Built on the power and flexibility of JIRA Core, JIRA Service Desk is a standalone ITSM software developed by Atlassian for use as an IT Help Desk ticketing system. After navigating to the Atlassian website and clicking “Try it Free”, I’m brought here where I can create my own Service Desk instance in the Cloud: https://www.atlassian.com/software/jira/service-desk/try and I’m off and running. Service Desk can also be downloaded locally to your own server.
After I create my instance, I can create a Service Desk Project based on previously defined templates, or I can create a custom project, including workflows, fields, request / issue types, permissions, notifications, etc. Figure 3 shows the types of customizations, for instance you can perform creating custom fields.
Figure 3: Customizing Fields for JIRA Service Desk
Figure 4 provides an overview of how the ticket / request type forms will look like if you choose a standard out-of-the box template.
Figure 4: Entering A Ticket Through JIRA Service Desk
$10.00 for 1 – 3 agents in the cloud / server instances.
- To start, JIRA Service Desk is ITIL Compliant and Certified. This is a make or break decision for some organizations looking to implement an ITSM that complies with ITIL.
- Excellent price points initially (1 – 3 agents are only $10.00 / month), though it can become expensive if you begin scaling (i.e. a service desk with 6 agents would run you $3,000.00 per year, compared with $30.00 per month using Zendesk).
- The administration section of JIRA Service Desk is extremely customizable, you can customize anything from field types, to request types, automation & SLA’s, and create custom dashboards using built-in gadgets.
- Comprehensive reporting using JIRA Query Language (JQL), allow you to create advanced reports easily.
- Atlassian Marketplace is filled with Add-Ons (some free) that further extend the functionality of Service Desk.
- Too many customization options require the Service Desk administrators to be specialists. Nuances abound when administering a Service Desk instance.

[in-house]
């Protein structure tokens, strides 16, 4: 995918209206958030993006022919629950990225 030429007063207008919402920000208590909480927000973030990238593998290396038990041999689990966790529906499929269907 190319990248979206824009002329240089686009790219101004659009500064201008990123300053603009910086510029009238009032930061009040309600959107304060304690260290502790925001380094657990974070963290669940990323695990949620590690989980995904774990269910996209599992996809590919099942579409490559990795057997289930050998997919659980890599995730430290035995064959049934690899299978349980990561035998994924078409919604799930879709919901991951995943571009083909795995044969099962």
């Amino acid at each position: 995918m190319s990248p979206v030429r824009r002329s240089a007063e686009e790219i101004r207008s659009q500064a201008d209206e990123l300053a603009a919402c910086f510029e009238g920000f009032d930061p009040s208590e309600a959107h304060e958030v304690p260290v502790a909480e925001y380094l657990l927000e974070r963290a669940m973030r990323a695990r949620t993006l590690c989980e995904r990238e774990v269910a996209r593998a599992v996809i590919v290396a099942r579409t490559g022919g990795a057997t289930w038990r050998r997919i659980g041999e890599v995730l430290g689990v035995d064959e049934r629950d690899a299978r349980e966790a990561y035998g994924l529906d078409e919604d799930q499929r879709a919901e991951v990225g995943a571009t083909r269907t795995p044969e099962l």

- For clients using the server-based version of Service Desk, they will need to have a separate server / hosted environment which may add to the costs.
- If you are using the Atlassian Cloud instance, you will be stuck with a URL such as “yourcompanyname.atlassian.net”, very similar to Zendesk.
- There are inconsistent functionalities across the Cloud and Server versions of Service Desk. New functionality is often introduced in the Cloud before it is found on the Server version.
Zendesk and JIRA Service Desk are both powerful ITSM’s in the marketplace. They provide a full range of functionality for users of all types of organizations. Interestingly enough, these systems have long since decided to interoperate with one another. Users may install add-ons for JIRA that allow JIRA data points to be displayed in a Zendesk instance (and vice versa).
Our recommendation: JIRA Service Desk is best suited for organizations who require more complex reporting out-of-the-box, additional functionality / control, and who may need their Service Desk instance hosted behind a firewall. Zendesk is preferential for smaller organizations (not to say it can be used for larger organizations as well) who do not require the complex administration / management / reporting, but want a dependable system running in the cloud.
What are your thoughts, have you used Service Desk or Zendesk?